For quite a few projects now, I have been implementing API in Laravel 5. I did no programming for UI. I found that Laravel 5 is made for API implementation.

When we talk about API, we would want it to be RESTful & safe. It is ideal that the endpoints return JSON responses with appropriate response codes. All of these comes inbuilt with Laravel 5.

This is going to be a brief overview of the features available in favour of API rather than detailed explanation about features and how-tos.


The framework is RESTful. When you define routes, you will do them the RESTful way. For e.g. if you want to access user’s ToDo you will define route to be /users/{users}/todos.

Moreover, there are functionalities such as route prefixing - it allows us to prefix a group of routes. For e.g. you could prefix all user’s todo resources with ‘api’. After doing that, you won’t have to write the prefix every time you define new route in that group. It will be automatically prefixed! Such a bliss!

Let us also mention Route Model Binding. What this does is that when your route has, say, user id in it, it will automatically find the relevant record from the database and you will directly get the model object in your controller as argument. This is especially good when working with APIs, because, if you just want to return the requested todo as-is, you will be writing only one line in your controller method! We will talk about this line in a bit.


JSON Responses:

Eloquent Model classes, which represent our database result as an Object also inherently support several things that are essential for API.

Every Model object has a method toJson(). Cool right?

You can define which model properties to white-list or blacklist when converting to JSON.

You can define attributes to append to the object. These appended attributes are useful when you want to add additional info that is not present in the database.

The white-list and blacklist can be controlled at execution time.

When you fetch more than one record from database, it is returned as Collection class’ object. Now, that class is “arrays on fire”. Notable method is toJson(). Look at the class to know more.

An example:

Suppose you are accessing a user’s details. And you have bound your user resource to routes (route-model binding). Then your route might be: /users/2 and following would be your controller method:

public function show(Request $request, $user)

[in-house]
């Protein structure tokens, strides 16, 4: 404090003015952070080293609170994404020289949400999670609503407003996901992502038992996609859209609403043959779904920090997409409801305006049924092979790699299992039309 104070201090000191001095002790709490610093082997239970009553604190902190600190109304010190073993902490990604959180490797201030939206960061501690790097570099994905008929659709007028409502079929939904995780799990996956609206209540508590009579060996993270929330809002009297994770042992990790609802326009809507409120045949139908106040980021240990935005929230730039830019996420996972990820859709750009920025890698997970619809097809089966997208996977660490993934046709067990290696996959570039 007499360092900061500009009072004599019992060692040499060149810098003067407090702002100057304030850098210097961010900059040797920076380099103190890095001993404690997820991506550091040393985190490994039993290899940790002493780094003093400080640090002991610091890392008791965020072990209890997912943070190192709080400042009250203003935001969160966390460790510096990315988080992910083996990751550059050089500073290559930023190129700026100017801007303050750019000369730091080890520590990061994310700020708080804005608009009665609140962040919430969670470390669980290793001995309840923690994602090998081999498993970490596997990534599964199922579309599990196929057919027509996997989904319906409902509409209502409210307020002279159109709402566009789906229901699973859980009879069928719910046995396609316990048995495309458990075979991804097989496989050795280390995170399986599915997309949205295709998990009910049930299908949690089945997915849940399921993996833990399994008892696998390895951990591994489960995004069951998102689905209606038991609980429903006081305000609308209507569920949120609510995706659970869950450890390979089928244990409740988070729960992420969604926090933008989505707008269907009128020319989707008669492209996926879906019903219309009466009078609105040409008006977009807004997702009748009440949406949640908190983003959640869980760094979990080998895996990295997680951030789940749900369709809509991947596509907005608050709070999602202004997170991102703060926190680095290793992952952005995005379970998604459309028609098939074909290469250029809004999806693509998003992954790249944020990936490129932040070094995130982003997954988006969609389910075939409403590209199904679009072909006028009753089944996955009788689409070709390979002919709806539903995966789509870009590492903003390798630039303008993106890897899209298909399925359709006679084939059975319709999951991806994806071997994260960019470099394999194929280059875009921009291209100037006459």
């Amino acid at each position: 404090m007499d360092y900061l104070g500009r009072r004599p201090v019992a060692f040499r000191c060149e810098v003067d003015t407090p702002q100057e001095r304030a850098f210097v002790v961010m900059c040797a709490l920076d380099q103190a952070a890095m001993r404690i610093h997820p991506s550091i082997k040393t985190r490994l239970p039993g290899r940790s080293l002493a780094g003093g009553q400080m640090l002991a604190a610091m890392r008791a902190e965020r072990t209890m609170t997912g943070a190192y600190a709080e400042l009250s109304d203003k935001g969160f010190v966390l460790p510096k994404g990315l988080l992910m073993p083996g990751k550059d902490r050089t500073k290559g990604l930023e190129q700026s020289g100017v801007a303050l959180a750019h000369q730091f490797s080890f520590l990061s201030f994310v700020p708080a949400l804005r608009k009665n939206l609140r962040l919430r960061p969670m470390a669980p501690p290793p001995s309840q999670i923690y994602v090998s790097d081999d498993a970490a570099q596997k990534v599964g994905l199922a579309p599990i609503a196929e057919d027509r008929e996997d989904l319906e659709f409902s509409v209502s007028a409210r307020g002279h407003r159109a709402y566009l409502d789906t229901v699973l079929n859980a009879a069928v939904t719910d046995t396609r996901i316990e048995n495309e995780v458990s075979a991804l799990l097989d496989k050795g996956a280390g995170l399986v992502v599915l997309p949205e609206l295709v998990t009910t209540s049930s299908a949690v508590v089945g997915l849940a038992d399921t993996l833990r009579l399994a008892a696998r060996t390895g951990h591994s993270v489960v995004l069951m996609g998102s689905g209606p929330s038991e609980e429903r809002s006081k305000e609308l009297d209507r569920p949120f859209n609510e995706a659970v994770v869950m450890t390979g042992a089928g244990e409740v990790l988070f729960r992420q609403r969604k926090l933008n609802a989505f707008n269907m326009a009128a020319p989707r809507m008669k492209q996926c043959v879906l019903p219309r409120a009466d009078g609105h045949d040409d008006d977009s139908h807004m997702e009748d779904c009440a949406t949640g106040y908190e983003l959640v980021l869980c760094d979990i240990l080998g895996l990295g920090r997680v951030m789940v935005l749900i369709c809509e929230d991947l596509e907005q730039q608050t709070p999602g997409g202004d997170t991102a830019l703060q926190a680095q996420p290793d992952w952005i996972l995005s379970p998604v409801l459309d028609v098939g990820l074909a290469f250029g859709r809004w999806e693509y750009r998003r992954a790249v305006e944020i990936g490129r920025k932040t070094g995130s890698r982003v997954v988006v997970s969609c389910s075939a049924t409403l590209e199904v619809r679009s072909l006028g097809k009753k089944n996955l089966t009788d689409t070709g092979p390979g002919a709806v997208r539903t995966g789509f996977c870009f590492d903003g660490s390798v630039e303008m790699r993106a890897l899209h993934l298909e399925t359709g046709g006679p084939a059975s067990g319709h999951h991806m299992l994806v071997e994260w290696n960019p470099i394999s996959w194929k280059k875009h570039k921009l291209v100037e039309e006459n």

return response()->json($user);

That’s it! That’s all you’ve to do in the controller!


HTTP Error Responses:

Laravel throws appropriate Exceptions when things go wrong. For e.g. when validation fails, it throws 422 - Unprocessable Entity. This is done everywhere. You can also throw custom Exceptions.

Exceptions extend PHP’s Exception class. So methods such as getCode(), getMessage() are available.

Now, Laravel has a Handler class. The class resides in app/Exceptions/Handler.php. All the exceptions can be handled from here! Throw exceptions from anywhere, with the messages you want, with the codes that you think are appropriate, and handle them all from here (or extend the class, separate code based on exceptions).

So what does it mean? It means that you can return appropriate JSON responses with HTTP Status Code from the Handler. Controllers will never have to return errors! They’ll only worry about returning 200-OK responses or throw exceptions.


Additional Features:

BugSnag and other such services - You can integrate with platform error monitoring services such as BugSnag with ease.

Laravel Collective Package - This package is amazing. It has annotations, which will make things even easier with Routes, Models etc.

CORS - Handling CORS is super easy and gives enough control over what goes in and comes out of your API. A package I use is - barryvdh/laravel-cors

Request Validation - Laravel 5 has inbuilt support for Request validation via Request class. Refer to docs for further details.

Middlewares - Laravel Middlewares decides whether to let the request go any further when it enters your app. It comes into picture the earliest. So, you could check for authorization, request type (whether it is json request or not), resource ownership etc in Middleware and can be sure that your API is being accessed only by the clients you’ve authorized.


I think I’ve made it clear why Laravel should be the choice to go for when you are making your API. It’s as easy as it could get with Laravel.


Happy coding!